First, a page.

Oil rig explosion unmasks 'dangerous myth' of safety, lawmakers say
The Deepwater Horizon oil rig explosion comes three weeks after the Obama administration proposed opening up parts of the Gulf for deepwater exploration. Two Democratic senators are raising broader safety concerns.
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To be sure, the orderly actions of crew members in getting off the blown rig, the immediate and dogged rescue efforts for the 11 missing crew, and a small armada of federal and private spill response teams evidenced a well-coordinated relief effort. Yet the disaster will undoubtedly provide political fuel for opponents of more oil exploration.Skip to next paragraph
In Pictures Louisiana oil rig explosion
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"This could present a bump in the road to Obama's plan to open up more of the US coastline, but I can't believe that it would derail it permanently," says Tyler Priest, an oil exploration historian at the University of Houston. "My view is that this would be an aberration to a very long record of environmentally safe and human safe operations that the industry has established since 1970" in response to the kinds of accidents that helped spawn the US environmental movement.
Still, the US Minerals Management Service says that, since 2001, 858 fires and explosions have broken out on oil and gas industry facilities in the Gulf of Mexico, resulting in the loss of 55 lives.
"This underscores that this remains a hazardous occupation and that as oil gets harder to find and we move to more remote regions, the degree of difficulty rises," says Mark Zupan, an energy expert at the University of Rochester's Simon Graduate School of Business in New York. "But we also have to stay focused on the bigger picture and how many lives don't get fulfilled if we restrict energy production."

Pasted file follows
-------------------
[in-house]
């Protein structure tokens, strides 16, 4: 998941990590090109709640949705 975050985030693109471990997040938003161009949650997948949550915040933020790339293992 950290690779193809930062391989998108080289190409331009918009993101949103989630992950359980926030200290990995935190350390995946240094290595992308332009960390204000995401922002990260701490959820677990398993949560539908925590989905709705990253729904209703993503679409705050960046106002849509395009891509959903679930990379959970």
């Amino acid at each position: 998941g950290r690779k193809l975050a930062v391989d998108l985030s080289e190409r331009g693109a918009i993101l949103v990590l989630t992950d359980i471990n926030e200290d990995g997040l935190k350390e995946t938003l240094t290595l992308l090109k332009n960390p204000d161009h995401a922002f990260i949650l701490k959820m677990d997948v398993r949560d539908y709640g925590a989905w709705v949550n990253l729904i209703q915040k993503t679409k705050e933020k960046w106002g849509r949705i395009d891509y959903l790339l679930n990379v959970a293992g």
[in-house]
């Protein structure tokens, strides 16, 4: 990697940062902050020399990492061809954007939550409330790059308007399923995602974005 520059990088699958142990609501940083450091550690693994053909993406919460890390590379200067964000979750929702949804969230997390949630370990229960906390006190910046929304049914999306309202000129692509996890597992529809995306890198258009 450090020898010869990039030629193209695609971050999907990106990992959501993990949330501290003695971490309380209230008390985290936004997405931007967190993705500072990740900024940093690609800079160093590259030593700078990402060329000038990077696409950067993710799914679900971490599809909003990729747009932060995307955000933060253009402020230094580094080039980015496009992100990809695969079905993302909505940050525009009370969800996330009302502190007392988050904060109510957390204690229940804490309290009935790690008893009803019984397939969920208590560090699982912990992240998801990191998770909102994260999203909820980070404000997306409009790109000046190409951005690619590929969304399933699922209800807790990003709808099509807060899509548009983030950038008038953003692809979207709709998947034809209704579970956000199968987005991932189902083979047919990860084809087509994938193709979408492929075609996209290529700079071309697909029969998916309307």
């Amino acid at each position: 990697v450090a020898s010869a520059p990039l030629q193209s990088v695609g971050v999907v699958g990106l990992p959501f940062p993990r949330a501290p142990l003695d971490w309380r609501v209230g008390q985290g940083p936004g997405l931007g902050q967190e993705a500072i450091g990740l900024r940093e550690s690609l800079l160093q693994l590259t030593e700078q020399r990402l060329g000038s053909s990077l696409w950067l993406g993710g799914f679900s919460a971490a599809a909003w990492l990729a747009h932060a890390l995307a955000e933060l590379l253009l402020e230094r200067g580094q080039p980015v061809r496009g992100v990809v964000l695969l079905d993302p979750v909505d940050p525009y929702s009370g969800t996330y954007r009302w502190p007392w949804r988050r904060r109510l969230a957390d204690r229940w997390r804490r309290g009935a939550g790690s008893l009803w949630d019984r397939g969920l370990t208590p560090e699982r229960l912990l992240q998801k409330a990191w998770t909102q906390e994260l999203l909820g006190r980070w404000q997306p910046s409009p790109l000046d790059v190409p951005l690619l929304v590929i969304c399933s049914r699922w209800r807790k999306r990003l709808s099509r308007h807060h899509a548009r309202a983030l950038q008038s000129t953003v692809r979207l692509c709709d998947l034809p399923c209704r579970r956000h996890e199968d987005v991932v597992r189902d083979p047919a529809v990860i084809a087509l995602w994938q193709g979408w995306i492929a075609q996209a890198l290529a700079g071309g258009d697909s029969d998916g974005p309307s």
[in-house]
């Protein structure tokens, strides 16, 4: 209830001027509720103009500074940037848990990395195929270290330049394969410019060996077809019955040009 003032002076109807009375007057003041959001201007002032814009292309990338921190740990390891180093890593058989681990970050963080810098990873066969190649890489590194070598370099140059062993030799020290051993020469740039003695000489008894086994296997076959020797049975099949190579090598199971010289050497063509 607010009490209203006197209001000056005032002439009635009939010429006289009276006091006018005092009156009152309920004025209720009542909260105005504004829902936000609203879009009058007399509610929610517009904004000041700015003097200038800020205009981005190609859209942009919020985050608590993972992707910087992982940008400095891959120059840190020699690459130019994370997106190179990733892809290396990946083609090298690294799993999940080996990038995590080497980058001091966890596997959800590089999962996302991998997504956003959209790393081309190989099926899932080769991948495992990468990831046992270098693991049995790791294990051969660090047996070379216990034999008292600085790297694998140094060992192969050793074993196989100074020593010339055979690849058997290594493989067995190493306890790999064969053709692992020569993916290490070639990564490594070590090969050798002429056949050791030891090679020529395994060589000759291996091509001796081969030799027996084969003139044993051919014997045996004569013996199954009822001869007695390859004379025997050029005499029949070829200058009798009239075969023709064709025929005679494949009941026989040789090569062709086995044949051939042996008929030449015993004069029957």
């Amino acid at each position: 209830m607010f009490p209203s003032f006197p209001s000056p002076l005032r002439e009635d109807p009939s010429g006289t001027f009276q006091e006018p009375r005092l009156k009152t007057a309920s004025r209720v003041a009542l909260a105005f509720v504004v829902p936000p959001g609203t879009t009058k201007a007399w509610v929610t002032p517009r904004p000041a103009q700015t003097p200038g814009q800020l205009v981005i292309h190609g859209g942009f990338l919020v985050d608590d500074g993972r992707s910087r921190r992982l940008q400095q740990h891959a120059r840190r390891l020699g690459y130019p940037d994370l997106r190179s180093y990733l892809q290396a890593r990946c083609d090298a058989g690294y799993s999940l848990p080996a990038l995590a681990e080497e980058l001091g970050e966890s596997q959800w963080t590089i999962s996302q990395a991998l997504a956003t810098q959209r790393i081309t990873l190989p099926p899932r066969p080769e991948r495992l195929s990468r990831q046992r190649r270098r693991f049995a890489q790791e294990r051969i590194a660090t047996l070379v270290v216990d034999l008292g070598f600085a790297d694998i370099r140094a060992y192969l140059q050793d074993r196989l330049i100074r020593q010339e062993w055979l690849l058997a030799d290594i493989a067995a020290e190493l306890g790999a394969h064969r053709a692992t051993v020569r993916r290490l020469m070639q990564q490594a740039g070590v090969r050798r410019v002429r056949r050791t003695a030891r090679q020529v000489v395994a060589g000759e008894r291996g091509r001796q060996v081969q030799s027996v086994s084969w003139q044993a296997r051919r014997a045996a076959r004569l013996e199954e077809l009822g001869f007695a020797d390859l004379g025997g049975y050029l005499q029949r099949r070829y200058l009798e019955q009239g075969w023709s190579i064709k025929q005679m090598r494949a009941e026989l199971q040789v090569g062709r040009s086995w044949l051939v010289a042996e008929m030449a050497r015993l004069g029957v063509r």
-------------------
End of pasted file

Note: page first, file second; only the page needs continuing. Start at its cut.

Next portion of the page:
On Friday, the Coast Guard and BP contractors worked to cordon off and neutralize a spill that's been described as four times the size of Manhattan Island. It's a coagulated mix of crude oil and diesel that could threaten the Louisiana coastline if winds shift.
"It's going to be a ... mess for a while," Louisiana State University environmental sciences professor Ed Overton told the Associated Press. "I'm not crying doomsday or saying the sky is falling, but that is the potential."
Sen. Bill Nelson (D) of Florida notes in a statement: "As a part of the effort to expand drilling, the oil industry as recently as Tuesday was pressing the government agency responsible for leasing offshore lands to quickly proceed with a study of the effects of surveying for oil off the Atlantic coast. That came just hours before the Tuesday night explosion."